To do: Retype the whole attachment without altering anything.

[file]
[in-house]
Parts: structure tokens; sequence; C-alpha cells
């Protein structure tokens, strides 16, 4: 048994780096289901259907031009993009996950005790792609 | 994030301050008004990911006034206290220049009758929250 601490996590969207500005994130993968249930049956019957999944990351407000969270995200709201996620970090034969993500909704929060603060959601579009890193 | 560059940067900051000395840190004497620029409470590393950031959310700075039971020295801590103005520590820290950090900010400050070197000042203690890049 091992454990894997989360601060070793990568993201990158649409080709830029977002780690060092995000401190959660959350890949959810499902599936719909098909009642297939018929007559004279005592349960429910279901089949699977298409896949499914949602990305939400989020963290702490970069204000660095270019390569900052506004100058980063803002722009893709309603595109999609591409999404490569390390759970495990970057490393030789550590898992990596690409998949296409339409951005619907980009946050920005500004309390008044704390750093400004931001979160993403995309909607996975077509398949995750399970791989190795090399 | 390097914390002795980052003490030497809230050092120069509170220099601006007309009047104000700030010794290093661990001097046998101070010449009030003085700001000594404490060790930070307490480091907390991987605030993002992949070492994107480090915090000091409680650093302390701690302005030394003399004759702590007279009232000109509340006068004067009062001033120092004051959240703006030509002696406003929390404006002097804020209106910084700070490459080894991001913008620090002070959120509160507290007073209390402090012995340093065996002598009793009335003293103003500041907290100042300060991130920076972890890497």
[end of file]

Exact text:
[in-house]
Parts: structure tokens; sequence; C-alpha cells
């Protein structure tokens, strides 16, 4: 048994780096289901259907031009993009996950005790792609 | 994030301050008004990911006034206290220049009758929250 601490996590969207500005994130993968249930049956019957999944990351407000969270995200709201996620970090034969993500909704929060603060959601579009890193 | 560059940067900051000395840190004497620029409470590393950031959310700075039971020295801590103005520590820290950090900010400050070197000042203690890049 091992454990894997989360601060070793990568993201990158649409080709830029977002780690060092995000401190959660959350890949959810499902599936719909098909009642297939018929007559004279005592349960429910279901089949699977298409896949499914949602990305939400989020963290702490970069204000660095270019390569900052506004100058980063803002722009893709309603595109999609591409999404490569390390759970495990970057490393030789550590898992990596690409998949296409339409951005619907980009946050920005500004309390008044704390750093400004931001979160993403995309909607996975077509398949995750399970791989190795090399 | 390097914390002795980052003490030497809230050092120069509170220099601006007309009047104000700030010794290093661990001097046998101070010449009030003085700001000594404490060790930070307490480091907390991987605030993002992949070492994107480090915090000091409680650093302390701690302005030394003399004759702590007279009232000109509340006068004067009062001033120092004051959240703006030509002696406003929390404006002097804020209106910084700070490459080894991001913008620090002070959120509160507290007073209390402090012995340093065996002598009793009335003293103003500041907290100042300060991130920076972890890497």